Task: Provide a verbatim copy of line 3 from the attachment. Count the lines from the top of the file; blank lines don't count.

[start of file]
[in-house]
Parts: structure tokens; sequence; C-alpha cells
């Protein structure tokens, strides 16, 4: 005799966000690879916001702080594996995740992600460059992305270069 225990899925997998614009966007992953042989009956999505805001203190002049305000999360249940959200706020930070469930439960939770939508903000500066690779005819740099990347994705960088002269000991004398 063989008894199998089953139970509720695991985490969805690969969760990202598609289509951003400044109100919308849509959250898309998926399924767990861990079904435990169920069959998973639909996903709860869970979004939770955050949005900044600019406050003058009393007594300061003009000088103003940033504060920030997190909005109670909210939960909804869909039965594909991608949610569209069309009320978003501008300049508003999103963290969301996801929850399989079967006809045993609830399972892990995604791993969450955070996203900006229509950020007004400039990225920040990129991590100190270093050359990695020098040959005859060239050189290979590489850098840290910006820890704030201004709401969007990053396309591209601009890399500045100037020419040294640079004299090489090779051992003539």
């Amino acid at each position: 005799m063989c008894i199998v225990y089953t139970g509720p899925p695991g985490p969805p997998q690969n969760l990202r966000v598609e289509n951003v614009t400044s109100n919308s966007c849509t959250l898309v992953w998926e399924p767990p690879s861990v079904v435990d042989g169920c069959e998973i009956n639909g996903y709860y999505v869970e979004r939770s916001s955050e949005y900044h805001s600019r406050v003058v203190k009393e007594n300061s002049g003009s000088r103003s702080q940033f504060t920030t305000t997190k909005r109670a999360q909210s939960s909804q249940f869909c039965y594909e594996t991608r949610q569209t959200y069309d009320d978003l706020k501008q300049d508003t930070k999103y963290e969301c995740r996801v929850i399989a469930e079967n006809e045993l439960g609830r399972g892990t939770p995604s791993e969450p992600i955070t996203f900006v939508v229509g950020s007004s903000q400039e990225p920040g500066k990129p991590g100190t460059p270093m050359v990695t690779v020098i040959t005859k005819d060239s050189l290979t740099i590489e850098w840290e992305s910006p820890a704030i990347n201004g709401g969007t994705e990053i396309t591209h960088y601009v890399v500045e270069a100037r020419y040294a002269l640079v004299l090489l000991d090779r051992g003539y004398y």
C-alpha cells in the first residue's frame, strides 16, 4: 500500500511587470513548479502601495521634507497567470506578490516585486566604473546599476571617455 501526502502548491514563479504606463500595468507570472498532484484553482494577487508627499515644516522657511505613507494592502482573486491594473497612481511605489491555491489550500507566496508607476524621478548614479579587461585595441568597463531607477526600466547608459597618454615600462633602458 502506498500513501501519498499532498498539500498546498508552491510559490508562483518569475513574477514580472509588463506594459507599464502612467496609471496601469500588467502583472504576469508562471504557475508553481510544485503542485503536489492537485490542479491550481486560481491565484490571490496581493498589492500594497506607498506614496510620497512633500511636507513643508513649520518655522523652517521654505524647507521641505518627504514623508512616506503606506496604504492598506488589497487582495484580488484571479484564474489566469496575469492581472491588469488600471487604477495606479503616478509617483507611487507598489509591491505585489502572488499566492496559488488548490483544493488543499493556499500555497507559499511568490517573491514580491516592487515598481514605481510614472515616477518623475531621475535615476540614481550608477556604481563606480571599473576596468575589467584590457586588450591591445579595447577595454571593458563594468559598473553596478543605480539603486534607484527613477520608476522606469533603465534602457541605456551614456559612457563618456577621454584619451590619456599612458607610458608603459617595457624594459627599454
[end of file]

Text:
């Protein structure tokens, strides 16, 4: 005799966000690879916001702080594996995740992600460059992305270069 225990899925997998614009966007992953042989009956999505805001203190002049305000999360249940959200706020930070469930439960939770939508903000500066690779005819740099990347994705960088002269000991004398 063989008894199998089953139970509720695991985490969805690969969760990202598609289509951003400044109100919308849509959250898309998926399924767990861990079904435990169920069959998973639909996903709860869970979004939770955050949005900044600019406050003058009393007594300061003009000088103003940033504060920030997190909005109670909210939960909804869909039965594909991608949610569209069309009320978003501008300049508003999103963290969301996801929850399989079967006809045993609830399972892990995604791993969450955070996203900006229509950020007004400039990225920040990129991590100190270093050359990695020098040959005859060239050189290979590489850098840290910006820890704030201004709401969007990053396309591209601009890399500045100037020419040294640079004299090489090779051992003539």